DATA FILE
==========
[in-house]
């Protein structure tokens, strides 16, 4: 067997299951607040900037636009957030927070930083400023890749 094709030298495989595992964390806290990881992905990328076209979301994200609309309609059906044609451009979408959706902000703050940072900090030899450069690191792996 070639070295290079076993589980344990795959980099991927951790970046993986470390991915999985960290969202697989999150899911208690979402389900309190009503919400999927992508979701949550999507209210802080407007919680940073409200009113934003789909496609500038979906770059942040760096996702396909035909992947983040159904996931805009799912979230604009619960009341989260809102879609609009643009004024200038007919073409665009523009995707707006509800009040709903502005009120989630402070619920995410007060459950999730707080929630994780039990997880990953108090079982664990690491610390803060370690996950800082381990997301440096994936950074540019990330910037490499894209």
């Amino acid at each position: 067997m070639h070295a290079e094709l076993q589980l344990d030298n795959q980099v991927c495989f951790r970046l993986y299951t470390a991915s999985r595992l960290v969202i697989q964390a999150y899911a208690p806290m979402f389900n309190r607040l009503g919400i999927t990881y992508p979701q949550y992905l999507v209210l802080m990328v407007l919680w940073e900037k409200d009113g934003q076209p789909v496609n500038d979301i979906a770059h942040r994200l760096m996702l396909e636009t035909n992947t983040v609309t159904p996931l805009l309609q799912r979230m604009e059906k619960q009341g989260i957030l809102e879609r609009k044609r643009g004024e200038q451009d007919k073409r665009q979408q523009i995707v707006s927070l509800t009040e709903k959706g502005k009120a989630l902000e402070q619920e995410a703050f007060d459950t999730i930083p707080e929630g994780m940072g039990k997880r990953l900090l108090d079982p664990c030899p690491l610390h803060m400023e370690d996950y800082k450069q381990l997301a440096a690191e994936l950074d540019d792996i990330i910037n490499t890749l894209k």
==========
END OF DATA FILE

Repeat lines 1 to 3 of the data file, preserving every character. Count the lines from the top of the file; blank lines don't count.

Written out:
[in-house]
């Protein structure tokens, strides 16, 4: 067997299951607040900037636009957030927070930083400023890749 094709030298495989595992964390806290990881992905990328076209979301994200609309309609059906044609451009979408959706902000703050940072900090030899450069690191792996 070639070295290079076993589980344990795959980099991927951790970046993986470390991915999985960290969202697989999150899911208690979402389900309190009503919400999927992508979701949550999507209210802080407007919680940073409200009113934003789909496609500038979906770059942040760096996702396909035909992947983040159904996931805009799912979230604009619960009341989260809102879609609009643009004024200038007919073409665009523009995707707006509800009040709903502005009120989630402070619920995410007060459950999730707080929630994780039990997880990953108090079982664990690491610390803060370690996950800082381990997301440096994936950074540019990330910037490499894209």
């Amino acid at each position: 067997m070639h070295a290079e094709l076993q589980l344990d030298n795959q980099v991927c495989f951790r970046l993986y299951t470390a991915s999985r595992l960290v969202i697989q964390a999150y899911a208690p806290m979402f389900n309190r607040l009503g919400i999927t990881y992508p979701q949550y992905l999507v209210l802080m990328v407007l919680w940073e900037k409200d009113g934003q076209p789909v496609n500038d979301i979906a770059h942040r994200l760096m996702l396909e636009t035909n992947t983040v609309t159904p996931l805009l309609q799912r979230m604009e059906k619960q009341g989260i957030l809102e879609r609009k044609r643009g004024e200038q451009d007919k073409r665009q979408q523009i995707v707006s927070l509800t009040e709903k959706g502005k009120a989630l902000e402070q619920e995410a703050f007060d459950t999730i930083p707080e929630g994780m940072g039990k997880r990953l900090l108090d079982p664990c030899p690491l610390h803060m400023e370690d996950y800082k450069q381990l997301a440096a690191e994936l950074d540019d792996i990330i910037n490499t890749l894209k």